What is ketosis?
In typical circumstances, the human body uses glucose as its main source of energy. Glucose is naturally derived from break down of dietary carbohydrates, including:
- Sugar– such as fruits, milk, refined sugar
- Starchy foods– such as potato, bread etc.
The body breaks these down into a simpler form known as glycogen. Glycogen can either be used to fuel the body or be stored in the liver and muscle tissues.
If there is not sufficient glucose accessible to meet energy requirements, the body will automatically implement an alternative strategy in order to meet those energy needs. Specifically, the body begins to break down fat molecules to produce glucose from triglycerides.
Ketones are a derivative of this process.
Ketones are acids that are produced in the blood and are flushed out through urine. In little amounts, they serve to signify that the body is breaking down fat, but elevated levels of ketones can also poison the body, leading to a state called ketoacidosis.
Ketosis describes the metabolic state of the body whereby the body converts fat molecules into energy, releasing ketones as a byproduct.
Fast facts on ketosis
- Ketosis happens when the body does not have an adequate amount of primary energy source, glucose.
- Ketosis is described as a condition where fat molecules are broken down to produce energy, which also creates ketones, a type of acid.
- As Ketone levels increases, the acidity of the blood also rises, leading to ketoacidosis, a serious condition that can be life threatening.
- People with type 1 diabetes are more prone to develop ketoacidosis, for which emergency medical treatment may be required to avoid diabetic coma.
- Some people follow a ketogenic (low-carb, high-fat) diet to lose weight by forcing the body to go into ketosis.
Is ketosis healthy?
The ketogenic diet could have a beneficial effect on some serious health conditions such as:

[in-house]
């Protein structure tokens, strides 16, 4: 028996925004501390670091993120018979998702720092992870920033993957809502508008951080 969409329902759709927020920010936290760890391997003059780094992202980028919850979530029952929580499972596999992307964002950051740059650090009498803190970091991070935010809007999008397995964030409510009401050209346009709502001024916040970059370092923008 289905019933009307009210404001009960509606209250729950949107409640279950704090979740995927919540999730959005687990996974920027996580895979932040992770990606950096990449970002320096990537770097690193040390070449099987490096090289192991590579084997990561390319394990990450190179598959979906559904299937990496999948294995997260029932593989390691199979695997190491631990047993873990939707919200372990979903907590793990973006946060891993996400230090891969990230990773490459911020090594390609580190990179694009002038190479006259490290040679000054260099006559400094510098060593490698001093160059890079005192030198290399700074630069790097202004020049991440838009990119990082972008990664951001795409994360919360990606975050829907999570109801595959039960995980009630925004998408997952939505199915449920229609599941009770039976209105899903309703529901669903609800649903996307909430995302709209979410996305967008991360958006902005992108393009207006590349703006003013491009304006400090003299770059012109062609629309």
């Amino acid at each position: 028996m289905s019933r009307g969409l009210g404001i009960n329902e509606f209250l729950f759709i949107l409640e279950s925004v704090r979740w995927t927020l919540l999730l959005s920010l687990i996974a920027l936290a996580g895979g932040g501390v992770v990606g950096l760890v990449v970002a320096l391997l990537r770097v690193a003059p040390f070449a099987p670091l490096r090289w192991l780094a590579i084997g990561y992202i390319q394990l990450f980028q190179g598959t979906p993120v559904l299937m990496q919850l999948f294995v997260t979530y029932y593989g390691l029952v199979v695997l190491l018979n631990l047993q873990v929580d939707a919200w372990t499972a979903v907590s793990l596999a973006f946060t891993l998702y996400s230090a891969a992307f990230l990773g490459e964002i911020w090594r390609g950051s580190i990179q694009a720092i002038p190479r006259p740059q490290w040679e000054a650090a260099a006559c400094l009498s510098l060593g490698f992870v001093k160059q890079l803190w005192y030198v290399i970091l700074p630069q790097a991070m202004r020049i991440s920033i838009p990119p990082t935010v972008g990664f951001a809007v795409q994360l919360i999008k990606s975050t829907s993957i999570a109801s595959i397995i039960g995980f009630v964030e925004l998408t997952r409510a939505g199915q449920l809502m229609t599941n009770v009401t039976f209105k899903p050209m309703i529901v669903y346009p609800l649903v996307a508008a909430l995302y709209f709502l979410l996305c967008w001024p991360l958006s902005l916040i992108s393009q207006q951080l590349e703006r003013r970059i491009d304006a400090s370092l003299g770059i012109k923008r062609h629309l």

- cardiovascular disease
- neurological diseases
- metabolic syndrome
It may also improve levels of good (HDL cholesterol) better than other diets available.
The ketogenic diet has also been successfully used under medical supervision to decrease seizures in children with epilepsy who were otherwise responding poorly to other forms of treatments.
Some people promote ketosis by following a diet commonly called as the ketogenic or low-carb diet. The aim of the ketogenic diet is to try and eliminate excessive fat by forcing the body to break down the fat storage for energy, rather than carbohydrates.
Ketosis is also frequently found in patients with diabetes, as the process can trigger if the body does not have sufficient insulin or is not using insulin properly.
Problems linked to intense levels of ketosis are more likely to develop in patients with type 1 diabetes compared with type 2 diabetes patients.
Due to the fact that ketosis is highly efficient in breaking down fat stored within the body, ketogenic diets are becoming popular amongst dieticians these days.
Ketosis diets are also commonly known as:
- ketogenic diets
- keto diets
- low-carbohydrate diets
Learn More about Ketogenic Diet here.